Nightmare on Craig’s List

by Judith Fein


I love Craig’s List. I really do. It has transformed the way we advertise, buy, sell and think about transactions. It’s beautiful. It’s free. I have used it so many times that I refer to the founder as Craigie. But, like the little girl with the curl, when the list is good, it is very very good, and when it is bad…well, you know.

My Craigie episode started a few months ago when my husband and I decided we desperately needed a vacation. Truth be told, I am not sure we’ve ever taken a vacation. As travel journalists and photographers, we’re always writing, shooting, taking notes and stumbling over stories, even when we don’t mean to.

But this time it was different. We were burned out from having our eyeballs glued to our computers l5 hours a day, meeting deadlines, emailing, researching. We looked at each other, and, in that silent way we sometimes communicate when we are not yakking or yukking, we knew we had to stop. For a full month.

I went to Craigie, of course, and typed in the name of a beach community in California.

There it was: the little bungalow that was waiting for us, half a block from the ocean.

It was, according to the owner, small, clean, with a spacious backyard where we could hang, escape the winter, and drink margaritas. For me, it was a done deal.

It took several weeks to get a contract. Turns out the dude who advertised with Craigie wasn’t the owner, but the renter, and this was a sublease. Fine. Also, he was doing some mysterious work or traveling in Asia and was hard to contact. Okay. His friend was handling the rental. Fine. When you have the prospect of being half a block from the ocean, you’re willing to put up with a lot. At least I am.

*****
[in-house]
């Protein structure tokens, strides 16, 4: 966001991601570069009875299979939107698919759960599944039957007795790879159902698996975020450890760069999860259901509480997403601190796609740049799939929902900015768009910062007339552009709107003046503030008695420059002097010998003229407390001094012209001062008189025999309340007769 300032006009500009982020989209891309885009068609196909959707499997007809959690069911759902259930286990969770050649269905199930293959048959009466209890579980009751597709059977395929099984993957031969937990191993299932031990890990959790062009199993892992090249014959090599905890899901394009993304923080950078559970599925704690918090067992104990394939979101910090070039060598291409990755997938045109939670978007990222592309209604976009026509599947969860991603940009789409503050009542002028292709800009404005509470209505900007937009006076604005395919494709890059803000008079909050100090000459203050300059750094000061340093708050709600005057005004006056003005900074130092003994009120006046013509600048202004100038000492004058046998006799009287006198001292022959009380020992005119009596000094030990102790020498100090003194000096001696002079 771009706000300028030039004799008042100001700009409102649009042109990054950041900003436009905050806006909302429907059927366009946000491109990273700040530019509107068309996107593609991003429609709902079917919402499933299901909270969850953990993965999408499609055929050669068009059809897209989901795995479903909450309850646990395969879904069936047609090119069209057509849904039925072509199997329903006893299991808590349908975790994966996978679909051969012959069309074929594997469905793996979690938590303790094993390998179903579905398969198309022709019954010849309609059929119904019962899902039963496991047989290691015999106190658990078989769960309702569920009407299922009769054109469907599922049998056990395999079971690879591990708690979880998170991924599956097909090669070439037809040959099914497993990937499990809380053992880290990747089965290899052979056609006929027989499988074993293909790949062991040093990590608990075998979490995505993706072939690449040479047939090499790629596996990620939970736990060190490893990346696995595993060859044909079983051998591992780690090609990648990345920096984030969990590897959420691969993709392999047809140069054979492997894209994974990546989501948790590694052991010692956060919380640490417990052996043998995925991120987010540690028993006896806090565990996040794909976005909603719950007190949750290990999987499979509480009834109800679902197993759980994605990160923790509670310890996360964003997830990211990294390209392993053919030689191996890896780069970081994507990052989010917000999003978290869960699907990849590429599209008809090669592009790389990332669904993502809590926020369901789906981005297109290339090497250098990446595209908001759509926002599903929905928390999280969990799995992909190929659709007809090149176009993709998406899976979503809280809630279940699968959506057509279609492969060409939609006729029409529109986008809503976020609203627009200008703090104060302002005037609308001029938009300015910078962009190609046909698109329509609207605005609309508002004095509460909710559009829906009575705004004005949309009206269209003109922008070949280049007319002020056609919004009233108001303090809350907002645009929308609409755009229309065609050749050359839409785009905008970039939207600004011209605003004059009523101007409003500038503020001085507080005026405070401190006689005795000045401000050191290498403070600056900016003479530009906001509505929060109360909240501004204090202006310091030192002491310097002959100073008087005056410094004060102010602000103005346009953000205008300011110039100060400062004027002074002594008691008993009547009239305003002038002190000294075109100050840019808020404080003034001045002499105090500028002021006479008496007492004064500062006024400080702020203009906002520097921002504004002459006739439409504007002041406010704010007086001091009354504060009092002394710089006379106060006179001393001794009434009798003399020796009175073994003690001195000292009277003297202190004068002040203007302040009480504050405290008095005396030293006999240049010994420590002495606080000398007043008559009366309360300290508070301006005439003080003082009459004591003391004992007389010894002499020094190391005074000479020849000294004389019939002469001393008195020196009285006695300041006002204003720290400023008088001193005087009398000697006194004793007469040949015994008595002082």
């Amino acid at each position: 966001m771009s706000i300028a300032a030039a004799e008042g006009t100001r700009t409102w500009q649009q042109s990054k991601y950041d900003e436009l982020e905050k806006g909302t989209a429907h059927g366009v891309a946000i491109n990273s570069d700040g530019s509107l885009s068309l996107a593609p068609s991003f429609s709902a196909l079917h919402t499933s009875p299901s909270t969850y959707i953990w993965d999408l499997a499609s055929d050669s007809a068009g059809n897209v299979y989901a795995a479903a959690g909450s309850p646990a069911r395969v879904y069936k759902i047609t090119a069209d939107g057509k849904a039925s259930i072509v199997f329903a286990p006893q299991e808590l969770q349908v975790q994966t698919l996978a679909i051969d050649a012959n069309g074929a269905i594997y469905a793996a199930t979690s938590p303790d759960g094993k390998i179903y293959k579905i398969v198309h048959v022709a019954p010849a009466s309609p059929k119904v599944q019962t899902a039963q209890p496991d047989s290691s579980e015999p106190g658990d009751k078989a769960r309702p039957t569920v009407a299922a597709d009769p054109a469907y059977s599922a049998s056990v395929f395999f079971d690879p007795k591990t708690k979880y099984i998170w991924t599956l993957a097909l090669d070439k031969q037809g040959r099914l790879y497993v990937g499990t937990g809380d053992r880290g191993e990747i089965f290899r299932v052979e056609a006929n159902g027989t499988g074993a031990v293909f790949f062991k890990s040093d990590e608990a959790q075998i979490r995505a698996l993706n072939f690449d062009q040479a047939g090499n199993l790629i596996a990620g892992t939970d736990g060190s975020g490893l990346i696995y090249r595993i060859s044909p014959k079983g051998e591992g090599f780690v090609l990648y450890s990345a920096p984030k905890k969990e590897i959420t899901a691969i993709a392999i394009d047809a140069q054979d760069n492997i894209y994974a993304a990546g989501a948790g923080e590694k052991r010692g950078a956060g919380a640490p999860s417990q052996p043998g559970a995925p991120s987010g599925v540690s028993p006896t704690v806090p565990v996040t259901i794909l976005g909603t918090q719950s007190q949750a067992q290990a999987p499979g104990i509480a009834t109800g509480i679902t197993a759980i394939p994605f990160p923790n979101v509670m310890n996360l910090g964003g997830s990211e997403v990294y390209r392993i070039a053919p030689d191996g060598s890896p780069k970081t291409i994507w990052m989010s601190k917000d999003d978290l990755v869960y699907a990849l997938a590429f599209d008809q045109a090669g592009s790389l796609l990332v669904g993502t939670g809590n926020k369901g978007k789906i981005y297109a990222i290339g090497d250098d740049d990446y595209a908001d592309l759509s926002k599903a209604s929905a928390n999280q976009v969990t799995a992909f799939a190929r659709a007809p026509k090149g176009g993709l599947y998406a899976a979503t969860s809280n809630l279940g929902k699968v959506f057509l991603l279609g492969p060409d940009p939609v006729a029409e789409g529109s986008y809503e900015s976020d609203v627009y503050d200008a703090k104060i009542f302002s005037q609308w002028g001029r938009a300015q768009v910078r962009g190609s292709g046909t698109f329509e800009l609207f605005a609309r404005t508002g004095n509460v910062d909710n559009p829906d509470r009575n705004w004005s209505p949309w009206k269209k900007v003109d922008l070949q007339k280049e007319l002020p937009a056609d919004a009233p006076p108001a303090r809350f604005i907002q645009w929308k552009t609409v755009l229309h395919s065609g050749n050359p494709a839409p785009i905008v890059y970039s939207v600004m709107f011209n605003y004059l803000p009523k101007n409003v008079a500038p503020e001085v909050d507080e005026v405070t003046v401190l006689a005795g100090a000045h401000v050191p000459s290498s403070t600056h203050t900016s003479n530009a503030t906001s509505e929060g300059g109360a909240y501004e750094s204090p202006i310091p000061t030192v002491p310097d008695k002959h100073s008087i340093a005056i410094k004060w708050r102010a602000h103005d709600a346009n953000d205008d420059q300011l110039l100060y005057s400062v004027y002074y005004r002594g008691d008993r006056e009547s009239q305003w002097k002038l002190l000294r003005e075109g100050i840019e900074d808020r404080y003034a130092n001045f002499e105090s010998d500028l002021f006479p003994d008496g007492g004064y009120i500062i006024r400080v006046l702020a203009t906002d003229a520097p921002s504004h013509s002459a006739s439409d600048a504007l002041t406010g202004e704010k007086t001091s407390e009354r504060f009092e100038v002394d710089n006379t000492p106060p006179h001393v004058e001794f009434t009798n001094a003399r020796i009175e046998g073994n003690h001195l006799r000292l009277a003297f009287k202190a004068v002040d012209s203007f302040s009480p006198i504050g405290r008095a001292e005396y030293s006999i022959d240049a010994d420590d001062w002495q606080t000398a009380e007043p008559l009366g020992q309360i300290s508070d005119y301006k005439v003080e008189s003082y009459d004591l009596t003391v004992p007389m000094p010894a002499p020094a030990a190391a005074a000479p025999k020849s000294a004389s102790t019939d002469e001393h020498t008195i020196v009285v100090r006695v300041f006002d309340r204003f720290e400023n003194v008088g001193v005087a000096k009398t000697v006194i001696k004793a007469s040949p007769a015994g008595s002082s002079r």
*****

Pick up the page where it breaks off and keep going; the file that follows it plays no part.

I asked the renter several questions by email. Was the kitchen fully equipped? He said it had everything I would need. Could he reassure me there wasn’t dog hair or dog dander around, as I am allergic to that and feathers. No dog, he said, and, as for feathers, the pillows and duvet were stuffed with plumage, but I happily offered to schlep along my own. Signature on contract, end of story. Hardly.

The dream bungalow was a nightmare. It was abnormally cold in coastal California, but there was no heat. Wait, let me correct that. There was a 6-inch portable heater. But if you turned it on to “high,” it blew out the circuit. My husband had to crawl through a closet (more about that later), through the renter’s clothes, girlie magazines and used underwear, until his digits located wires that were hanging from the wall. He got a shock and a reset of the circuit breakers at the same time. If you turned the heater on “low,” and then, let’s say, had the audacity to plug in a hairdryer, it was back to crawling through the closet to find the wires.

Now let’s get to that closet. There was only one in the bungalow. It was deep, narrow, and full of the renter’s clothes. Way in the back, if we pushed back the shirts, jackets and surf clothes, there were several drawers full of his clothes. That’s it. For us, the subleasers, there was one hanging plastic shoe-holder. For a month.